Wednesday, August 27, 2014

The Horses & les Gardiens of Camargue

by Linda Farmer Harris

Exciting things are happening at CFHS. We're getting a new name that betters depicts our theme—Uniting those who love to write historical novels with those who love to read them. We'll have our big reveal on Sept. 8th.

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When I read that the WhiteFire Publishing was looking for stories in exotic settings, I thought about my novel, Stained Glass Windows in the Dark, set in Mexico. It's a contemporary story with lots of adventures for my heroine and hero. But, where would I go for a historical setting that oozes exotic?

About that time, my husband came in to announce that he's thinking about getting another horse—a white horse from Camargue.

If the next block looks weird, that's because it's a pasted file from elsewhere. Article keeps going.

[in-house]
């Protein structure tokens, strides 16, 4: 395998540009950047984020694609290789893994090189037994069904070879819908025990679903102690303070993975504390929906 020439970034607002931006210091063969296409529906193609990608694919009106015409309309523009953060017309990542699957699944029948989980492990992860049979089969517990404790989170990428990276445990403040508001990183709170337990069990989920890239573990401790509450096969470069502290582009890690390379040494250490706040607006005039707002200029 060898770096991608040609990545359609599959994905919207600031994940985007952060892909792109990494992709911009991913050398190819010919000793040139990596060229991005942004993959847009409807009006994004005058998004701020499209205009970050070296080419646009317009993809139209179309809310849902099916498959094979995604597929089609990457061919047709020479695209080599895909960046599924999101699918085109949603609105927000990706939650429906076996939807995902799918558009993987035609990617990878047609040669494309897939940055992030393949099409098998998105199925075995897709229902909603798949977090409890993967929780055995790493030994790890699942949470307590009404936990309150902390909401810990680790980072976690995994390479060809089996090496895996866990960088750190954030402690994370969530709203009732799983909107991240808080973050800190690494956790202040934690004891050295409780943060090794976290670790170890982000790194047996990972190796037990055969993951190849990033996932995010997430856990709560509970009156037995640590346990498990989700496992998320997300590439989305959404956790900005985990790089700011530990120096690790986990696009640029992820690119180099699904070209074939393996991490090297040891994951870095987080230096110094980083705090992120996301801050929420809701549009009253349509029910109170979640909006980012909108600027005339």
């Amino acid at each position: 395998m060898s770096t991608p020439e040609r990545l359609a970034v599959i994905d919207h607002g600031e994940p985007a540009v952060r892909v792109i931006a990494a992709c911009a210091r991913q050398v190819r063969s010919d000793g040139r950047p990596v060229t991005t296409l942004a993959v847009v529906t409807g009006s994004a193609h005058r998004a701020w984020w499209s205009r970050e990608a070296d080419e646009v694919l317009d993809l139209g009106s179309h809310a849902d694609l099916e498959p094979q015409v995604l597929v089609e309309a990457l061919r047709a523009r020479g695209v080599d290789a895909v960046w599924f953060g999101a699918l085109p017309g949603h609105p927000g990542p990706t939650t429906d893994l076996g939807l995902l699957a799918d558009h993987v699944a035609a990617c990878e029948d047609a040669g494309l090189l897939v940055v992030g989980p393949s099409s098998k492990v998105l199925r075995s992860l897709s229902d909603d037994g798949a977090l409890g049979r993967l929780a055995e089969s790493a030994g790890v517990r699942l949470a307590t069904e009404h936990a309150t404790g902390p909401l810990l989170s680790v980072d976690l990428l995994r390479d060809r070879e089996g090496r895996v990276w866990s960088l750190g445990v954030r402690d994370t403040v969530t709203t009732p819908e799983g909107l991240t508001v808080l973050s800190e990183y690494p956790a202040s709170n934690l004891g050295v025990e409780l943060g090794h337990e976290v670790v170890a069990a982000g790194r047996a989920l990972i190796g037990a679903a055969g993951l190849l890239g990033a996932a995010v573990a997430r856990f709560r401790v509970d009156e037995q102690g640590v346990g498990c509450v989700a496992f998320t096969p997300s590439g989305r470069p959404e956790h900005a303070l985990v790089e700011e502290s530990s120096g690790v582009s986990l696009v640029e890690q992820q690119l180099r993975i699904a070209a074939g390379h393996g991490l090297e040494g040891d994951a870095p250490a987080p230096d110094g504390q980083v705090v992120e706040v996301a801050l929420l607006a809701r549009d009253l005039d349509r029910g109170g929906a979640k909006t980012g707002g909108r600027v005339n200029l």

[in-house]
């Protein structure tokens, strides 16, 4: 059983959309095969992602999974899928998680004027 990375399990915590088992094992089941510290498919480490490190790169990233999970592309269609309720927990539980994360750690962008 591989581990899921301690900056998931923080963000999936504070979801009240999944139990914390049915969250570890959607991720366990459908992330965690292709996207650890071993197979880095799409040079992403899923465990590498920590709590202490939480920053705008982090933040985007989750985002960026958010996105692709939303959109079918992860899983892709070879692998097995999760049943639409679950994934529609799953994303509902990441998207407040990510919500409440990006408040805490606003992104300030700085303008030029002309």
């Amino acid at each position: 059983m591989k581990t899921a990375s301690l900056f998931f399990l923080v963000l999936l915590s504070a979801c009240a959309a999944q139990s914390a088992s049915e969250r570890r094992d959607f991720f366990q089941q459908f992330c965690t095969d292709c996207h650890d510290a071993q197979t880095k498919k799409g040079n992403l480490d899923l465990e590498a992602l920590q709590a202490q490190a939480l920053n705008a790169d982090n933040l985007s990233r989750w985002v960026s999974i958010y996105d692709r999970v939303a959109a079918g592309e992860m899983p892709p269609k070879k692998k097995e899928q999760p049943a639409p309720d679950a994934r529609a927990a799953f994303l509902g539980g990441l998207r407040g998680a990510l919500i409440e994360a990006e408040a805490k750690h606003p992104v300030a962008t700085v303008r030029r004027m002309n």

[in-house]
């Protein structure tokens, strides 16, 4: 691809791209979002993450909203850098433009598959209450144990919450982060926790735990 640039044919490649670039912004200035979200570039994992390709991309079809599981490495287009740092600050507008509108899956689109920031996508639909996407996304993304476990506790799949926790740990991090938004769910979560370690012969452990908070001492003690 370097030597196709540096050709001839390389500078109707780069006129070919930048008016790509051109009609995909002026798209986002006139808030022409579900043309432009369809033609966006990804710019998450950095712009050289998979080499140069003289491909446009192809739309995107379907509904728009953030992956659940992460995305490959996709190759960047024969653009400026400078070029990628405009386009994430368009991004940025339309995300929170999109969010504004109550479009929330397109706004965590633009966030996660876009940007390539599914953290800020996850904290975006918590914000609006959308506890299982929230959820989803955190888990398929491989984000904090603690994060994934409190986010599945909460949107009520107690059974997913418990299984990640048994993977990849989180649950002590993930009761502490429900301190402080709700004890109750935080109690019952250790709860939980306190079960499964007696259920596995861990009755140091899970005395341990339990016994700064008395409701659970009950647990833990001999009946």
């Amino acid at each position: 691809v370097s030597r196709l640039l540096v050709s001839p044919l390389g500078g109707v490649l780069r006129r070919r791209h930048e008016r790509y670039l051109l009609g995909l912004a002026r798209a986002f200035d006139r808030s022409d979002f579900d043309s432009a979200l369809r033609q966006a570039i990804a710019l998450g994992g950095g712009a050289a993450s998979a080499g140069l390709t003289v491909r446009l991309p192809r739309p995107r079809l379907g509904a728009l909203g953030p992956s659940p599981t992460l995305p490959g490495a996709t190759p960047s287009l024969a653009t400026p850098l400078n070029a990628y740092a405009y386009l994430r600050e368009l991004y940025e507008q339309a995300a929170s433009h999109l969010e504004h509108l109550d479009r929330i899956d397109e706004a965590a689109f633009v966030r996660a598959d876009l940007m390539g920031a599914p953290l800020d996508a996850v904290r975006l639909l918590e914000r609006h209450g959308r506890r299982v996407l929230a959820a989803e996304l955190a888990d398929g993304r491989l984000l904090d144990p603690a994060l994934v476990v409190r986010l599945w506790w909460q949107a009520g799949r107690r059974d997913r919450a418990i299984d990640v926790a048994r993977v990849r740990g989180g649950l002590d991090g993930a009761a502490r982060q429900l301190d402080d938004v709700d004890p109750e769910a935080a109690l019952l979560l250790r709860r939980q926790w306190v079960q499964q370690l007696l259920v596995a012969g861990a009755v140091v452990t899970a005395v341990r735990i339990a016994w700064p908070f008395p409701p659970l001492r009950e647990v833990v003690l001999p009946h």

I bet you said the same thing I did—from where?

Turns out our friend, Tom, who specializes in unique, dare I say exotic, horse breeds, recently purchased a horse from the marshy delta of the Rhone River, by the French Mediterranean coast.

France! Now that sounds exotic to this Colorado cowgirl. After my morning ride to count cows, I settled in to do some research on the horses and cowboys of Camargue.

Born brown or black, the horses turn white in maturity about age four.

They may be seven years old before they reach their typical height of 13.2-14.2 hands high (about 58 or "fourteen-two hands"). My favorite horse, Dakota, is 62" or fifteen and a half hands, or 15.2hh said as fifteen-two, or fifteen hands two inches.

courtesy of Wikipedia
Pause for a brief note about measuring horses. The hand ("h" or "hh"-hands high) is a unit of measurement of length standardized to 4 inches. It's used to measure the height of horses in our neck of the woods, the rest of the U.S., Canada, Australia, and the United Kingdom. Wikipedia puts it simply: "To convert inches to hands, the number of inches is divided by four, then the remainder is added after the radix point." Read more at Hands.